Sunday 15th of July the 86 participants of The Hague Offshore Sailing World Championship start their offshore race. Starting at 11.00 hour and not getting back before Monday. Light winds are predicted, but the race comité expects to get both offshore races done.
Peter Anink is the brain behind the offshore course, he and his team had a real headache deciding on the courses. “The wind shifted a lot in the past few days, so we weren’t sure which of the many courses we had planned to choose.” On Friday Peter seemed happy with the course they picked, but then the wind shifted again and the team got back to the table for another course. “The course we’ve picked now, is actually the same as we picked on Friday.” The North Sea appears to be a big puzzle for sailors: “There are a lot of exclusion zones at the North Sea, with wind mills, shipping lanes and safety zones assigned by the coast guard. And because of the predicted light winds, we want to avoid for the participants to make a big loop around those zones. That’s why the offshore courses only go out of the coast for about 25 miles.” If someone decides to sail into the exclusion zone, the race committee will see this via the live tracking of Yellow Brick. They get a time punishment of 20%, and that’s quite a lot if you’re sailing for about 30 hours.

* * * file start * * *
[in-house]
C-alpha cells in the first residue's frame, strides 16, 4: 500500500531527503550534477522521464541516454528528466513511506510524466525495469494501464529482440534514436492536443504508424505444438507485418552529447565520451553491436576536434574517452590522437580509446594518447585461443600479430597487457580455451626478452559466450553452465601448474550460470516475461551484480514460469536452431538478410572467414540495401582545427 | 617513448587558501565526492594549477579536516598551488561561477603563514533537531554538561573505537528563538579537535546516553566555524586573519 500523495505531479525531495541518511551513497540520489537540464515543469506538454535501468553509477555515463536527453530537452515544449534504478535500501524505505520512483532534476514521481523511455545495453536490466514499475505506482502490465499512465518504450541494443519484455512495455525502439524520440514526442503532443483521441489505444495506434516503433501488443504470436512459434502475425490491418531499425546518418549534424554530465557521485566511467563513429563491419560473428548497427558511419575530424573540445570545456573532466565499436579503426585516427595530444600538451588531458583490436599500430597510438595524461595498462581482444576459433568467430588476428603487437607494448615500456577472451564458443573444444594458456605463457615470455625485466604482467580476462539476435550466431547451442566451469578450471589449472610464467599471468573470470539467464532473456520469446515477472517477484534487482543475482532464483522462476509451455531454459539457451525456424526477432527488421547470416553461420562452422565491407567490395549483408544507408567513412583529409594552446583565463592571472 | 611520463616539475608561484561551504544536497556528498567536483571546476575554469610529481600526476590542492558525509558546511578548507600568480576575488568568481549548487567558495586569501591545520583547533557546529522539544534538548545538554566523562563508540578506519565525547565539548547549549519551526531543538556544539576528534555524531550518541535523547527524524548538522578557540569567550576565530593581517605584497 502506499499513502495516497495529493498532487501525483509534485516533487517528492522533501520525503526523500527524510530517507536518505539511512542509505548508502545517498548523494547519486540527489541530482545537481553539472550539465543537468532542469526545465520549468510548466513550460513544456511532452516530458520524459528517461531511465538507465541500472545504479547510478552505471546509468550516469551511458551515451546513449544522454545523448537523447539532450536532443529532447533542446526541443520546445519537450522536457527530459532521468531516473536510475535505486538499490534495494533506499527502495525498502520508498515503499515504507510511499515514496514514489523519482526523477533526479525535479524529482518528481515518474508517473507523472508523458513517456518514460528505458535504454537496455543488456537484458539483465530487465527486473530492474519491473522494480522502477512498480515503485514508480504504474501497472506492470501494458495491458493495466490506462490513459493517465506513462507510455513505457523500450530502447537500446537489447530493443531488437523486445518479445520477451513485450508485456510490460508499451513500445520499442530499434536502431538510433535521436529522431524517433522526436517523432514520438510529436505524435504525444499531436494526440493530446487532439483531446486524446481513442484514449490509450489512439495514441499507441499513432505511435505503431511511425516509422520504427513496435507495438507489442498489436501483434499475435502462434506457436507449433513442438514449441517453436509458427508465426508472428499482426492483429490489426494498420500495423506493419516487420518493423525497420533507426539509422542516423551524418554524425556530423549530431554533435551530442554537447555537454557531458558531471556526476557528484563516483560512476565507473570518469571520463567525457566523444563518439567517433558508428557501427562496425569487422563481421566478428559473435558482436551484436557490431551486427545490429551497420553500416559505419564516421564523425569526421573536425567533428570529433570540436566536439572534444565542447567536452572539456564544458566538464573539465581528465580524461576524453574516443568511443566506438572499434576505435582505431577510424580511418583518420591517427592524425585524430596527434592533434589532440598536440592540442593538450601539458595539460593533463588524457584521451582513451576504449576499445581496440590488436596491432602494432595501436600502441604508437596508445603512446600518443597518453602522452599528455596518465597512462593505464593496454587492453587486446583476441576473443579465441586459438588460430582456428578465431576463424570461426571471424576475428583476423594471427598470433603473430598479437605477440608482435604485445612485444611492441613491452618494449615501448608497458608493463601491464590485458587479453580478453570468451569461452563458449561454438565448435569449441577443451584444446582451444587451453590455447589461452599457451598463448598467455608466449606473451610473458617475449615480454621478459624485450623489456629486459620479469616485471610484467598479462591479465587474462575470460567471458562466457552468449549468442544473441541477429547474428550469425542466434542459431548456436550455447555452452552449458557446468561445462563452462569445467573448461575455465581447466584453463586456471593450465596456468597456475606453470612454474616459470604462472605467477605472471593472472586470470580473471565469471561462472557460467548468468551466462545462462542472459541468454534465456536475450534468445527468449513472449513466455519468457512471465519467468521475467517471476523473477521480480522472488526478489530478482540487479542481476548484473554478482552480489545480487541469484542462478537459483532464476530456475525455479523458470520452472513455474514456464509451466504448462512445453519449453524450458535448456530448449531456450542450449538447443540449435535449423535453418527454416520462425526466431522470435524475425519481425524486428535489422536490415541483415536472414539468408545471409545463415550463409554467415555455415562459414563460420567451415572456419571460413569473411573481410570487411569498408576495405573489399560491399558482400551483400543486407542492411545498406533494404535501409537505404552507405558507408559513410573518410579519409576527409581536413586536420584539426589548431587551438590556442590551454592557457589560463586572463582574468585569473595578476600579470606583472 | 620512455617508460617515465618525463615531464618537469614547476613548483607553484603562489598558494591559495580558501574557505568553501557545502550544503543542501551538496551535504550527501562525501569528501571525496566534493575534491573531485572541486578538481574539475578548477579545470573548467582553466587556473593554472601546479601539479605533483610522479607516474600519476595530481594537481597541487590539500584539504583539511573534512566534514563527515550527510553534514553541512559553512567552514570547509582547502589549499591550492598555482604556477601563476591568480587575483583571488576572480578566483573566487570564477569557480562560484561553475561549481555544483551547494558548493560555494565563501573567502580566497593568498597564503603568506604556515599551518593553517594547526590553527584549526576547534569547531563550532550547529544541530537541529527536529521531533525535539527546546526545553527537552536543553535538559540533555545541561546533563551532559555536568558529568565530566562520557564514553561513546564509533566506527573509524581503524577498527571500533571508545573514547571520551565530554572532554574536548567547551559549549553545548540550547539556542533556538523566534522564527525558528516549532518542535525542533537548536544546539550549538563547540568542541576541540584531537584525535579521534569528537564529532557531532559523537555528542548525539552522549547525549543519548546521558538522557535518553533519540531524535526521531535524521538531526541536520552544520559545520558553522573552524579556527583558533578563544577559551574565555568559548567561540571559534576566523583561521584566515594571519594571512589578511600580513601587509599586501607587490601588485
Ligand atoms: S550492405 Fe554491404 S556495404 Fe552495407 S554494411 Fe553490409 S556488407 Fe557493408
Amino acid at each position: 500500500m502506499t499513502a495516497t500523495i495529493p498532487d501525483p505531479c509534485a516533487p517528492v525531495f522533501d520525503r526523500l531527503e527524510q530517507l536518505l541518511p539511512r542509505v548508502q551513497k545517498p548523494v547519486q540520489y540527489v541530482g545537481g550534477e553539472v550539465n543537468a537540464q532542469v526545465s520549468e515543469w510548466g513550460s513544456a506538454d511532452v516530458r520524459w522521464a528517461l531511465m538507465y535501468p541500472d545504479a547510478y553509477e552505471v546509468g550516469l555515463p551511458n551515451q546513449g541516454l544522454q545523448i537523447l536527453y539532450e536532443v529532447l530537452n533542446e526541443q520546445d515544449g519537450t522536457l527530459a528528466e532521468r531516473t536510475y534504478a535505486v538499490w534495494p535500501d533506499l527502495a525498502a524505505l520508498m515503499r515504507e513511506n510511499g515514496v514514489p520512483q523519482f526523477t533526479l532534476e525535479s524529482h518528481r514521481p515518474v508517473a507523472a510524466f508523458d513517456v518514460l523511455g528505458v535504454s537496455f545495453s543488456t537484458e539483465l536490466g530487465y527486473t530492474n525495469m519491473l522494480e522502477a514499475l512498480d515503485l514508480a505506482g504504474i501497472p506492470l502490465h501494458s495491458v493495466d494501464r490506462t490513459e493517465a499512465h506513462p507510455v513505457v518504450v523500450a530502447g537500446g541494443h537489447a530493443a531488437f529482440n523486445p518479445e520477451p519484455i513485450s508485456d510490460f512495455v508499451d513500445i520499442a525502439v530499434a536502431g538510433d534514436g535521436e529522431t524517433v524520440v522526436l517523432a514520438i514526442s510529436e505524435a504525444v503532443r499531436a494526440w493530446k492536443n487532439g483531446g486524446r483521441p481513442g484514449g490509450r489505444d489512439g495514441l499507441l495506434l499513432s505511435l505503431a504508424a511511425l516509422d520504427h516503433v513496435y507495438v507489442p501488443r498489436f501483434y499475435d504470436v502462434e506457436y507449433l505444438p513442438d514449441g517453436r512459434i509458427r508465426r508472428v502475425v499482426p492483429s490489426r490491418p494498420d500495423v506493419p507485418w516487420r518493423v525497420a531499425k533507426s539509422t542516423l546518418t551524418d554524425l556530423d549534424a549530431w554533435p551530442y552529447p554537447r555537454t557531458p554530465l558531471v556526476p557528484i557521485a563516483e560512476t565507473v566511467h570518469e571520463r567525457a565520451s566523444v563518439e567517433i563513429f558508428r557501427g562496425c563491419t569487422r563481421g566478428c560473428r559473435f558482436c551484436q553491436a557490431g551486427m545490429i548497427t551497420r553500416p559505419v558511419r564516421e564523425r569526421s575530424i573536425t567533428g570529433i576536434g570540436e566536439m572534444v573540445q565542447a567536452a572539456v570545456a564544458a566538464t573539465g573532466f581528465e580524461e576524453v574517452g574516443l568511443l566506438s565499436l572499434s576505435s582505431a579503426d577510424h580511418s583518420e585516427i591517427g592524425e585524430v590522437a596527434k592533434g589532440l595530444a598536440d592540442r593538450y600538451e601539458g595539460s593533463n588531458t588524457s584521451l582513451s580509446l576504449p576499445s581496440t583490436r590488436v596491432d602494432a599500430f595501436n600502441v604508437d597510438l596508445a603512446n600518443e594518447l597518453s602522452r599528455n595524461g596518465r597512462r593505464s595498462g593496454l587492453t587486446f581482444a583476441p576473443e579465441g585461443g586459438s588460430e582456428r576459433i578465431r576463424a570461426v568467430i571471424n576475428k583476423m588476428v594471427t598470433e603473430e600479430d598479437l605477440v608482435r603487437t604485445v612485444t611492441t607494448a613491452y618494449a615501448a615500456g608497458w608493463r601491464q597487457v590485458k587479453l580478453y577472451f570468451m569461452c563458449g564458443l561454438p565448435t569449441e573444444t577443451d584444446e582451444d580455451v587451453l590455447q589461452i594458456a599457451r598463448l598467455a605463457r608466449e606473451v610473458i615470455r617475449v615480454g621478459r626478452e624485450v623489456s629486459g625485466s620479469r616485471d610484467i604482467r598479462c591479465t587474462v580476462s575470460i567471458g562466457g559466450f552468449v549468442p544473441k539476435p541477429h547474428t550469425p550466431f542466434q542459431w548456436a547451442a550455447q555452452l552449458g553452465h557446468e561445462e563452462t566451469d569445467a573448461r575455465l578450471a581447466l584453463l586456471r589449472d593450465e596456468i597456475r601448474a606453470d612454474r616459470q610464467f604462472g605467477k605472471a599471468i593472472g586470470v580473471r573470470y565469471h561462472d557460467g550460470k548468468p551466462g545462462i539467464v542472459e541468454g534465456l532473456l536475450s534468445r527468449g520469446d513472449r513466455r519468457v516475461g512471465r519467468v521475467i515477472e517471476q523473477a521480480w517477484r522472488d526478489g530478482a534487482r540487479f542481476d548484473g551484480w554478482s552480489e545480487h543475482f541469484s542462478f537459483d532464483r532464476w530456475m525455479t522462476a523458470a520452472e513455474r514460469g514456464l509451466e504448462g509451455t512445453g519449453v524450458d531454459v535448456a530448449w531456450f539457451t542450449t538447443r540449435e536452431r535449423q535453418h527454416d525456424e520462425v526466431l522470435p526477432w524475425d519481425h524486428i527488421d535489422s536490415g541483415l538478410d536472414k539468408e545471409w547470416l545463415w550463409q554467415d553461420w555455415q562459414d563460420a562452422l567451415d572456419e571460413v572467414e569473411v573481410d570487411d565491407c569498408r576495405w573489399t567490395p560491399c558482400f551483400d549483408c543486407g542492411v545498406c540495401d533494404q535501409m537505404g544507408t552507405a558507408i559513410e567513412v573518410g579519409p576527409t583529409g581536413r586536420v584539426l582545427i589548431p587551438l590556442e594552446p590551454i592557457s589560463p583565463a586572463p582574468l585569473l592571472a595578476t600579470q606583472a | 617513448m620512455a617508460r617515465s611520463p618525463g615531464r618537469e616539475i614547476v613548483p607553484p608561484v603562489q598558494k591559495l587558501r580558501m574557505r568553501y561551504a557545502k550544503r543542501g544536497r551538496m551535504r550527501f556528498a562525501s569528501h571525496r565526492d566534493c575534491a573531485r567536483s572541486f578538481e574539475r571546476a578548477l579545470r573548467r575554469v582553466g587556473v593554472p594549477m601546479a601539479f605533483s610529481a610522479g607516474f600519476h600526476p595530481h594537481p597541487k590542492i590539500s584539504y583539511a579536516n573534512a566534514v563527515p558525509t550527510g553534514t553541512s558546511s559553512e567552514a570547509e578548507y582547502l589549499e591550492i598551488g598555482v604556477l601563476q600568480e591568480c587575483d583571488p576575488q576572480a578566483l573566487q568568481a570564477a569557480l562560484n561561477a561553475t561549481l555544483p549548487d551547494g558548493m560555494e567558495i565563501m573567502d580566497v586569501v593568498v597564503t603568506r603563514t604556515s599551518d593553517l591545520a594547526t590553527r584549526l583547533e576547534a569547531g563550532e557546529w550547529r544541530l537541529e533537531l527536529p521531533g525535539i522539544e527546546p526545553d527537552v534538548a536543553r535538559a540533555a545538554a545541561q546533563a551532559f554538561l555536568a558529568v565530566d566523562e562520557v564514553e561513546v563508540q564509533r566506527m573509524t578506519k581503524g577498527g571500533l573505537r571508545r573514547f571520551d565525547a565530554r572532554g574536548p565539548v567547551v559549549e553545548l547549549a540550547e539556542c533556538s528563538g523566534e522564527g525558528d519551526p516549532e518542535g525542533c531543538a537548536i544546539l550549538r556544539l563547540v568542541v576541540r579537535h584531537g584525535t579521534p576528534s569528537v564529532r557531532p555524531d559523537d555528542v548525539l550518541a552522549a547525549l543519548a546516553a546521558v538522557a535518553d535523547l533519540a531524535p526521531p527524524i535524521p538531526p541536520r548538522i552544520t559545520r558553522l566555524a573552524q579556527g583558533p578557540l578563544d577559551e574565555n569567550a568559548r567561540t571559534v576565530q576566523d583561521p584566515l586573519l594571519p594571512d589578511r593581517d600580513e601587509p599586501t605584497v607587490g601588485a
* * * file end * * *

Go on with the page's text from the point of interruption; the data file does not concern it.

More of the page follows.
Although there’s only one official start, the offshore course has two races combined in one. The first race is about 60 miles for fleet B and C, 70 miles for fleet C. This race brings the participants to IJmuiden, where they continue in the second race. “In the second race the participants get double points, this course is 135 nautical miles (for fleet B and C) and 155 nautical miles (for fleet A) in length. The biggest challenges for the participants, is how to deal with the current and the wind coming from sea. Specially the sea winds can be really tricky to predict, you really have to stay alert and keep checking the speed and how it builds up.” Anink knows what he is talking about, he has years of experience on this water. “although it has happened before I believed the sea wind would come in around 1 PM, I checked the winds, kept on checking and then the sea wind didn’t came up until 5 PM. So it’s really hard to predict, you really have to keep an eye out.”